October 14, 2011
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Chafe Zone is a deodorant-style stick that lubricates the skin to lessen chafing. The police and military use it to alleviate the chafing of body armor.



WHAT STANDS OUT? Here’s a list of things that stand out with Chafe Zone.

(1) Ingredients
. Chafe Zone’s main ingredient is a fatty acid that is commonly used for the postoperative closure of surgical wounds. It contains oleic acid, safflower seed oil, linoleic acid, palmitic acid, myristic acid and borago officinalis seed oil.

(2) Usage.
Chafe Zone is packaged in a stick deodorant-type container (with a dial to extend the substance). It is in a solid form, but changes to a viscous fluid when applied to the rider’s fingers. To use, swipe Chafe Zone with your fingers and apply to the affected area.

(3) Affected areas.
The MXA wrecking crew tested Chafe Zone over a five-month period. Some test riders applied it to the backs of their knees (where their knee brace straps aggravated their skin); some applied it to their inner thighs and crotch to fight off monkey butt; some applied it directly to their hands to stop blisters from forming; and one test rider used it on his toes (where his new boots rubbed). We even used it in our armpits to eliminate wetsuit rash while surfing.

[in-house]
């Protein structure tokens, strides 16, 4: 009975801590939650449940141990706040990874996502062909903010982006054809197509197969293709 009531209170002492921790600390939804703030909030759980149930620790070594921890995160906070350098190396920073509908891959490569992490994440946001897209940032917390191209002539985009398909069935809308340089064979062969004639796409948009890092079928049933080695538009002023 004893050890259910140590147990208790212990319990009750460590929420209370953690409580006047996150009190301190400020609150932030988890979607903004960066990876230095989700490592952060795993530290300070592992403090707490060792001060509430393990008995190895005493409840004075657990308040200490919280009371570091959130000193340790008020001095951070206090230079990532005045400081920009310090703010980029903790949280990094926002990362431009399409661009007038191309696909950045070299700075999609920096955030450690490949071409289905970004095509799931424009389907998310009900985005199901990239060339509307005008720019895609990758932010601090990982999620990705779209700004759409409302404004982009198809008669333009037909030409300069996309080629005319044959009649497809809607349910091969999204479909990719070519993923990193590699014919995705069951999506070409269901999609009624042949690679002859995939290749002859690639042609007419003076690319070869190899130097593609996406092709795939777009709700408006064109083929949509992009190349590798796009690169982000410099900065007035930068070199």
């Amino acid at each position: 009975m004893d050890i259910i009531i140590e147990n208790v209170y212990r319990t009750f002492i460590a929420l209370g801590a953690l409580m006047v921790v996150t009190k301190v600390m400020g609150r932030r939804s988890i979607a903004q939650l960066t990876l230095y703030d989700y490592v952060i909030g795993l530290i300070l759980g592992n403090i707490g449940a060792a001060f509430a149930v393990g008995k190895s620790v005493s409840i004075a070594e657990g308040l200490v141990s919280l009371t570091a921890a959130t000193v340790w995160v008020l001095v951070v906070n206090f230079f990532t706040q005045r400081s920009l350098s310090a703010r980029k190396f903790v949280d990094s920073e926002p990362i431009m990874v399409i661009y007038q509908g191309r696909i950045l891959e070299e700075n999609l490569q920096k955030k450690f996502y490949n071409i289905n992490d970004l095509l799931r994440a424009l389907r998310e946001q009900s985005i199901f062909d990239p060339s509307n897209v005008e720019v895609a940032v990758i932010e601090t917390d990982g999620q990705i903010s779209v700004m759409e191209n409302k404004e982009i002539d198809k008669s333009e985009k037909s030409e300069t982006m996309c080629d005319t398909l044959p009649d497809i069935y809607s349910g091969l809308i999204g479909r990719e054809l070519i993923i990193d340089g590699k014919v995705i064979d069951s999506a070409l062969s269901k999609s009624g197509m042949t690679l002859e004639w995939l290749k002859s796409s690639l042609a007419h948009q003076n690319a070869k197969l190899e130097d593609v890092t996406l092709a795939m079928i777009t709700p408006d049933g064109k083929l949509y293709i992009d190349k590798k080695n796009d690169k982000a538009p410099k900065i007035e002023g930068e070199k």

(4) Durability. Even on hot sweaty days, Chafe Zone stayed put. It didn’t have to be reapplied.

(5) Performance. When the MXA test riders were handed sticks of Chafe Zone and told to use them, they had their doubts. How could something that looked like Speed Stick deodorant help them race motocross? Surprise. Three out of five test riders loved the stuff. One test rider, who had taped his hands for years, swore off tape after the first ride with Chafe Zone. No blisters, no hot spots and no tape residue. Other test riders used it wherever their knee braces, chest protectors, boots or riding pants rubbed against their skin. It was especially effective against the fabled monkey butt-style chafing that comes from hours in the saddle.

Two minor complaints: (1) Chafe Zone can melt if left in the sun. We kept it in a Zip-Lock plastic bag out of direct sunlight. The Zip-Lock bag was a safety precaution just in case it did liquify. We discovered that we could put a dab in a sandwich-size plastic bag and leave the plastic container at home…that way, even if the Chafe Guard melted, you could put some on your finger and use it without making a mess. (2) We never used it as a stick, but always applied Chafe-Zone with our fingers. It transfers very well, but a smaller half-size stick would be more convenient to carry in a fanny pack or gear bag.

For the MXA test riders who found instant relief from skin irritations caused by their riding gear, Chafe Zone was a five-star product. But it didn’t work for every MXA test rider, so we knocked a star off.


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